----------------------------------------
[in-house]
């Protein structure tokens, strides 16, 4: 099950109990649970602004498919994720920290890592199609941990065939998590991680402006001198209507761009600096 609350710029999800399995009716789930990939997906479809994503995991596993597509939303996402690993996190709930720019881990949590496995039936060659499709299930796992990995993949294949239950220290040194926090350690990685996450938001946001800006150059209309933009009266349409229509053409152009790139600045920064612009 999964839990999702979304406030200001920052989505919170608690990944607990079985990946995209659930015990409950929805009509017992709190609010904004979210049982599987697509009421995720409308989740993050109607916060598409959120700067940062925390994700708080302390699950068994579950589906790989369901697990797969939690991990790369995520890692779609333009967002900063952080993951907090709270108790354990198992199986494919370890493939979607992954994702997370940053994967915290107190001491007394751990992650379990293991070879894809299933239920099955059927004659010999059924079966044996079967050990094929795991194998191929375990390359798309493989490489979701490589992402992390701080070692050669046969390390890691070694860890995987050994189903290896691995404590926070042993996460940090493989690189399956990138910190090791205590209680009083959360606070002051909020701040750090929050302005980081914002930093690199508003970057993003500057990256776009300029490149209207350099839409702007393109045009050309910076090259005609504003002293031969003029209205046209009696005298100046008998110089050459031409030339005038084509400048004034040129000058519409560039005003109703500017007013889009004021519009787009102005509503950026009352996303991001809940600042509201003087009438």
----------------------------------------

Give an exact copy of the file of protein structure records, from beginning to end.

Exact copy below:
[in-house]
């Protein structure tokens, strides 16, 4: 099950109990649970602004498919994720920290890592199609941990065939998590991680402006001198209507761009600096 609350710029999800399995009716789930990939997906479809994503995991596993597509939303996402690993996190709930720019881990949590496995039936060659499709299930796992990995993949294949239950220290040194926090350690990685996450938001946001800006150059209309933009009266349409229509053409152009790139600045920064612009 999964839990999702979304406030200001920052989505919170608690990944607990079985990946995209659930015990409950929805009509017992709190609010904004979210049982599987697509009421995720409308989740993050109607916060598409959120700067940062925390994700708080302390699950068994579950589906790989369901697990797969939690991990790369995520890692779609333009967002900063952080993951907090709270108790354990198992199986494919370890493939979607992954994702997370940053994967915290107190001491007394751990992650379990293991070879894809299933239920099955059927004659010999059924079966044996079967050990094929795991194998191929375990390359798309493989490489979701490589992402992390701080070692050669046969390390890691070694860890995987050994189903290896691995404590926070042993996460940090493989690189399956990138910190090791205590209680009083959360606070002051909020701040750090929050302005980081914002930093690199508003970057993003500057990256776009300029490149209207350099839409702007393109045009050309910076090259005609504003002293031969003029209205046209009696005298100046008998110089050459031409030339005038084509400048004034040129000058519409560039005003109703500017007013889009004021519009787009102005509503950026009352996303991001809940600042509201003087009438």